It's hard out here for everyone. Spare a thought for instance for those who went to law school when lawyering was the hottest money-minting profession in Kenya.
It was one of the few career options in days gone by where one was guaranteed lots of money. It was a noble profession indeed. There was a however a less savoury part of the profession which was not usually seen in the public especially with the lawyers wearing their ceremonial garb.
There was a bunch of lawyers who were trying to build their name in the trade and making a bad name for themselves and the whole profession.
Many would chase after people who were in hospitals who needed legal representation and this less attractive arm of the business came to be known as 'ambulance chasing'.
They were not well regarded as many of them would get compensation for their suffering clients and would then disappear with all the loot leaving the clients for the dead.
Not the best way to do business but I am informed that enough lawyers did this, which led to a huge mistrust for the legal profession. Things have really changed for the better in recent times.
Kenya got a new constitution in 2010 and the legal fraternity has been undergoing reforms in massive proportions led by its stud-wearing Chief Justice.
There has also been increased protection of consumers and thus it has become harder for the ambulance chasers of the past to get business. They have been forced to change their ways of attracting business. There is hope though.
Lawyers in the American legal system are allowed to advertise their services like everyone else and it's something that can be considered locally.
It won't be the first time we are adopting American concepts after all. The presidential debates that were held in US just before their election excited us so much that we decided to organise debates for our own aspirants. New terms like the senator and governor are now a major part of our political process.
If lawyers are allowed to advertise, don't be surprised to see a series of adverts on TV that would put the big spenders like Safaricom, East African Breweries and Dettol owners Reckitt Benkiser to shame. Here are some of the adverts I foresee;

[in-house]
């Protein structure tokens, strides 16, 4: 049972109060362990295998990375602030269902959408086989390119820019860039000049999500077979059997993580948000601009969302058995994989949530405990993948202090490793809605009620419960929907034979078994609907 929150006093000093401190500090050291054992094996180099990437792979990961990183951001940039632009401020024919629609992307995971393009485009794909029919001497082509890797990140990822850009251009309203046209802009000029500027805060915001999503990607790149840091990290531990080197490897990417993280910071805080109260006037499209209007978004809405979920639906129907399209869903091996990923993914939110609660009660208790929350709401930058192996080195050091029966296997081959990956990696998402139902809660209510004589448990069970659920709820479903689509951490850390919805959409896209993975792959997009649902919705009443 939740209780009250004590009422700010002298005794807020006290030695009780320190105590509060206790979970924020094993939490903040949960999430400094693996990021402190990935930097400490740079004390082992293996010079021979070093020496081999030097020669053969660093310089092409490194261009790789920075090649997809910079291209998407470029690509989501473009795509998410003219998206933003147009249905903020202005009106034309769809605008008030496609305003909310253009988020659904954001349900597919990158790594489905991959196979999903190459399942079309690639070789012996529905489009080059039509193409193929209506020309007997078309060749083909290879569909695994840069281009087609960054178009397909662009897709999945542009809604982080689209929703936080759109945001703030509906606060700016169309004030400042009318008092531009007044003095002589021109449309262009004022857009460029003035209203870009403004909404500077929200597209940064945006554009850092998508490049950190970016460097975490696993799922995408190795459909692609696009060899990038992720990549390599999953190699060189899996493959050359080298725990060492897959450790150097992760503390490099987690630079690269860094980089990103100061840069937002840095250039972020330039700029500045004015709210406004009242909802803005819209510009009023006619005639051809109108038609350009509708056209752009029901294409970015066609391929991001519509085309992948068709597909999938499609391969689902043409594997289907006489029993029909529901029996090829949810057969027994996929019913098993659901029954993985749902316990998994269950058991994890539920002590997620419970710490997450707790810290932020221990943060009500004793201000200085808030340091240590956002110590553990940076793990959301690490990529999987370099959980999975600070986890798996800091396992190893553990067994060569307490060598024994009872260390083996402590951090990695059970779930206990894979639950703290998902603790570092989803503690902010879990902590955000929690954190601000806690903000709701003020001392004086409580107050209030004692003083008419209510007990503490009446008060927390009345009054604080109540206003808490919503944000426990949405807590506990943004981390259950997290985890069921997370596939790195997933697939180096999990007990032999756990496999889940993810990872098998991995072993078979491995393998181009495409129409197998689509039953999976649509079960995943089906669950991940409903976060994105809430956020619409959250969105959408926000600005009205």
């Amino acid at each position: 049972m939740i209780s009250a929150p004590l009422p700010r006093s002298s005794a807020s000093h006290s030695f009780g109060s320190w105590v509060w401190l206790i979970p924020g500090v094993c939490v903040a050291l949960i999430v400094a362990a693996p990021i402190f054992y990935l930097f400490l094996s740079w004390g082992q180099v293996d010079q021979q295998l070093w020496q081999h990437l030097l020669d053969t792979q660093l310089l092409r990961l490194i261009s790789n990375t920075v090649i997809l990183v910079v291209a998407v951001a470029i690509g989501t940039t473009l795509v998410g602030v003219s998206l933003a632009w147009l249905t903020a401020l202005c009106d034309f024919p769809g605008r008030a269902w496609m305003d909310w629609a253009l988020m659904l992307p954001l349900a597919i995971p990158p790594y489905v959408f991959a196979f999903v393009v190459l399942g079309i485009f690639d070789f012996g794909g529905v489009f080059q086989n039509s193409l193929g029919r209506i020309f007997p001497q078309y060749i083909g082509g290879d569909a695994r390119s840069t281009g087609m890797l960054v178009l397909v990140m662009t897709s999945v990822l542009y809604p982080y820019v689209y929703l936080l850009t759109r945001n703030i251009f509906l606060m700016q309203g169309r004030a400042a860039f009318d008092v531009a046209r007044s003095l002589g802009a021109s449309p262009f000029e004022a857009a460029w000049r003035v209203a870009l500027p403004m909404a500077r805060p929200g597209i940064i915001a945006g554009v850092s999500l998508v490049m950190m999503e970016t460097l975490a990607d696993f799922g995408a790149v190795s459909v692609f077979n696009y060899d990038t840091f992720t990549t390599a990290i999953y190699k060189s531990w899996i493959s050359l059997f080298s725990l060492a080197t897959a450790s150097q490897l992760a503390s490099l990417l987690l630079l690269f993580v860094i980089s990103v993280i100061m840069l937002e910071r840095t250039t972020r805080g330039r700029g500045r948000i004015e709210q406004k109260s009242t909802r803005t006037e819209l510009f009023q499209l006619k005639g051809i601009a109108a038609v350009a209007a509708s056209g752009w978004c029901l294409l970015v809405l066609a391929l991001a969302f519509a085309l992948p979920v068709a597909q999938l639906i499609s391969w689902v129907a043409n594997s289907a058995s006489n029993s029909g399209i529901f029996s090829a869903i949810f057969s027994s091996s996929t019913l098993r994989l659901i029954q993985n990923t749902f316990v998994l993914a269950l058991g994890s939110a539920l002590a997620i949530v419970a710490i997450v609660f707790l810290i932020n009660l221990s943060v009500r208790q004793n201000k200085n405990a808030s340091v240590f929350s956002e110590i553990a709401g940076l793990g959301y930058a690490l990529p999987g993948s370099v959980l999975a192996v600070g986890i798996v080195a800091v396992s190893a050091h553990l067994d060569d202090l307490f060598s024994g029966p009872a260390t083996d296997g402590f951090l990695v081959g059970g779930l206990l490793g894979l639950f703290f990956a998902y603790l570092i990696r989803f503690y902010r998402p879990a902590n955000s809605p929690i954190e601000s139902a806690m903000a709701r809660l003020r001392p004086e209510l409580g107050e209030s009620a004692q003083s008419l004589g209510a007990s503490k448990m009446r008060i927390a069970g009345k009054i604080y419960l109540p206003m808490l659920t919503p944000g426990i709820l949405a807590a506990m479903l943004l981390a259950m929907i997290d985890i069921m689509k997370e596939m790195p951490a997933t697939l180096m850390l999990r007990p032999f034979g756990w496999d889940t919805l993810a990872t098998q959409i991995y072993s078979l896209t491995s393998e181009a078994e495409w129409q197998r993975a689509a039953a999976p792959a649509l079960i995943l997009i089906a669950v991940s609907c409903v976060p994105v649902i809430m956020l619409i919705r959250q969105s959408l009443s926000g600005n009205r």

An actor will come on screen with an executive suit and says, "Are you in need of legal advice? Are you a house help who works for a world-famous author who is in conflict with a high ranking government official?
Did this official not only annoy your sensibilities for your preferred presidential candidate but also allegedly try to sexually assault you? Have no fear.
Simply call our toll-free number at 0 800 MATUNDA and Obingo, Onyang and Lakiyo advocates and we will tell you if you can get compensation. Call now. It's free.
Another legal company will try a different tact to get the general public to get their services; An Actress will walk into the view of the screen and say: "Are you in urgent need of legal representation?
Was the land you owned invaded by squatters and when you got a court order to evict them your bulldozer and the staff driving them were stoned by the local legislator?
Did you lose your land when it was illegally transferred to a young girl and sold to a leading Kenyan politician and you need help? Call us at Beltta, Kofia and Father Advocates on 0 800 SHANGILIA and we shall be happy to see if you require to be compensated.